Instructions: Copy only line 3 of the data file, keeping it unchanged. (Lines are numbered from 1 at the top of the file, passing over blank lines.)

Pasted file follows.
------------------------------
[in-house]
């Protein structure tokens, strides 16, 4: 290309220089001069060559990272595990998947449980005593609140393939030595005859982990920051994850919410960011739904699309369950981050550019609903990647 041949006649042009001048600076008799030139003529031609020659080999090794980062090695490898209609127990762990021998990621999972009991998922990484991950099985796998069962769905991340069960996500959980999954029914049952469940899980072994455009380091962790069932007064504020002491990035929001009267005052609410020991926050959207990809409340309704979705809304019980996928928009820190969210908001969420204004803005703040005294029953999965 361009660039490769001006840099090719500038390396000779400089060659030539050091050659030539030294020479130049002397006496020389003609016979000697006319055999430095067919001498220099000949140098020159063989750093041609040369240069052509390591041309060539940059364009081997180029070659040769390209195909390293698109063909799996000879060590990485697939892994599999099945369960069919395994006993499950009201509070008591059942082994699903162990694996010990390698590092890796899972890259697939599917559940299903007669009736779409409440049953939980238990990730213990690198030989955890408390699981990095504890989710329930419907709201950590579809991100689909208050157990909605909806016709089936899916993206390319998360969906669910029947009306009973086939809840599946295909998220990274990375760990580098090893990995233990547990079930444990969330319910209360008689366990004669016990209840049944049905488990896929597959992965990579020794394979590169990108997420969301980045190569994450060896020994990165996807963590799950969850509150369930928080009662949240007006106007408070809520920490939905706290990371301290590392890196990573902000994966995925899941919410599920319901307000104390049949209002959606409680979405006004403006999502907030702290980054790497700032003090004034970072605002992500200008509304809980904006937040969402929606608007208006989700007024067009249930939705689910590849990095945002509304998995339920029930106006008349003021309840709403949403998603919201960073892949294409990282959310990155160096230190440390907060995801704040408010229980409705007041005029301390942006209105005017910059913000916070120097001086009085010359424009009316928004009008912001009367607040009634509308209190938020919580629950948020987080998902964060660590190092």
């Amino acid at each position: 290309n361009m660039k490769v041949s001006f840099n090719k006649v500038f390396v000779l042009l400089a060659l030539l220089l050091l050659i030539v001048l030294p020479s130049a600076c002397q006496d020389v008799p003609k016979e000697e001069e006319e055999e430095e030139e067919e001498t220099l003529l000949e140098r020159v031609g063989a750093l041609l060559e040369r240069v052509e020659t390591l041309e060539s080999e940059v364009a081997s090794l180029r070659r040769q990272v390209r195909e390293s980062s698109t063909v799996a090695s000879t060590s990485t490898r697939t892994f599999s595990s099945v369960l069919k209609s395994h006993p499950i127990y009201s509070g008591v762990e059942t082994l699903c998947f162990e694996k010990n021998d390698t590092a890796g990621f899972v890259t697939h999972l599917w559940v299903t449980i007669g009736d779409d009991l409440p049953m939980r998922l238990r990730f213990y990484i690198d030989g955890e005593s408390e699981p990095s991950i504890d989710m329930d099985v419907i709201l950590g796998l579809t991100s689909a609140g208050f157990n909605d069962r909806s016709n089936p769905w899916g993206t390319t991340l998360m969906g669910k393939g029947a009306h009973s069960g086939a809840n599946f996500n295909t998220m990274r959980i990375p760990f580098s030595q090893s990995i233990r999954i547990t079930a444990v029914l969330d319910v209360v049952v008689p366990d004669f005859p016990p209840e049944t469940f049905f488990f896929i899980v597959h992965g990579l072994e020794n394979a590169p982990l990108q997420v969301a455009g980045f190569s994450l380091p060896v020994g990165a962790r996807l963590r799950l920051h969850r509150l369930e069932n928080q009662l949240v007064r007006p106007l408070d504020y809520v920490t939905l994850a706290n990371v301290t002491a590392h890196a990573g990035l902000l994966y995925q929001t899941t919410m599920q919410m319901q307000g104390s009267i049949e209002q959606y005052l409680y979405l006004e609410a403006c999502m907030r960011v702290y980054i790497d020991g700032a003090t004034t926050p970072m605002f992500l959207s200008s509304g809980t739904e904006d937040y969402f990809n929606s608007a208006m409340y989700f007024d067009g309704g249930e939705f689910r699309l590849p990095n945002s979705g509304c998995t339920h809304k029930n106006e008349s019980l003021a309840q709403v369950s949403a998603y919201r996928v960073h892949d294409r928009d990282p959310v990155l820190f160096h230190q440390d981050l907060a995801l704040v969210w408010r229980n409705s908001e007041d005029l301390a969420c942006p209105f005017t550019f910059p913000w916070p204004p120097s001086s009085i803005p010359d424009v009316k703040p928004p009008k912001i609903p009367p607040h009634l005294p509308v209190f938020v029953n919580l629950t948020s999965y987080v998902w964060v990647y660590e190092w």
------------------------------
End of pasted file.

């Amino acid at each position: 290309n361009m660039k490769v041949s001006f840099n090719k006649v500038f390396v000779l042009l400089a060659l030539l220089l050091l050659i030539v001048l030294p020479s130049a600076c002397q006496d020389v008799p003609k016979e000697e001069e006319e055999e430095e030139e067919e001498t220099l003529l000949e140098r020159v031609g063989a750093l041609l060559e040369r240069v052509e020659t390591l041309e060539s080999e940059v364009a081997s090794l180029r070659r040769q990272v390209r195909e390293s980062s698109t063909v799996a090695s000879t060590s990485t490898r697939t892994f599999s595990s099945v369960l069919k209609s395994h006993p499950i127990y009201s509070g008591v762990e059942t082994l699903c998947f162990e694996k010990n021998d390698t590092a890796g990621f899972v890259t697939h999972l599917w559940v299903t449980i007669g009736d779409d009991l409440p049953m939980r998922l238990r990730f213990y990484i690198d030989g955890e005593s408390e699981p990095s991950i504890d989710m329930d099985v419907i709201l950590g796998l579809t991100s689909a609140g208050f157990n909605d069962r909806s016709n089936p769905w899916g993206t390319t991340l998360m969906g669910k393939g029947a009306h009973s069960g086939a809840n599946f996500n295909t998220m990274r959980i990375p760990f580098s030595q090893s990995i233990r999954i547990t079930a444990v029914l969330d319910v209360v049952v008689p366990d004669f005859p016990p209840e049944t469940f049905f488990f896929i899980v597959h992965g990579l072994e020794n394979a590169p982990l990108q997420v969301a455009g980045f190569s994450l380091p060896v020994g990165a962790r996807l963590r799950l920051h969850r509150l369930e069932n928080q009662l949240v007064r007006p106007l408070d504020y809520v920490t939905l994850a706290n990371v301290t002491a590392h890196a990573g990035l902000l994966y995925q929001t899941t919410m599920q919410m319901q307000g104390s009267i049949e209002q959606y005052l409680y979405l006004e609410a403006c999502m907030r960011v702290y980054i790497d020991g700032a003090t004034t926050p970072m605002f992500l959207s200008s509304g809980t739904e904006d937040y969402f990809n929606s608007a208006m409340y989700f007024d067009g309704g249930e939705f689910r699309l590849p990095n945002s979705g509304c998995t339920h809304k029930n106006e008349s019980l003021a309840q709403v369950s949403a998603y919201r996928v960073h892949d294409r928009d990282p959310v990155l820190f160096h230190q440390d981050l907060a995801l704040v969210w408010r229980n409705s908001e007041d005029l301390a969420c942006p209105f005017t550019f910059p913000w916070p204004p120097s001086s009085i803005p010359d424009v009316k703040p928004p009008k912001i609903p009367p607040h009634l005294p509308v209190f938020v029953n919580l629950t948020s999965y987080v998902w964060v990647y660590e190092w």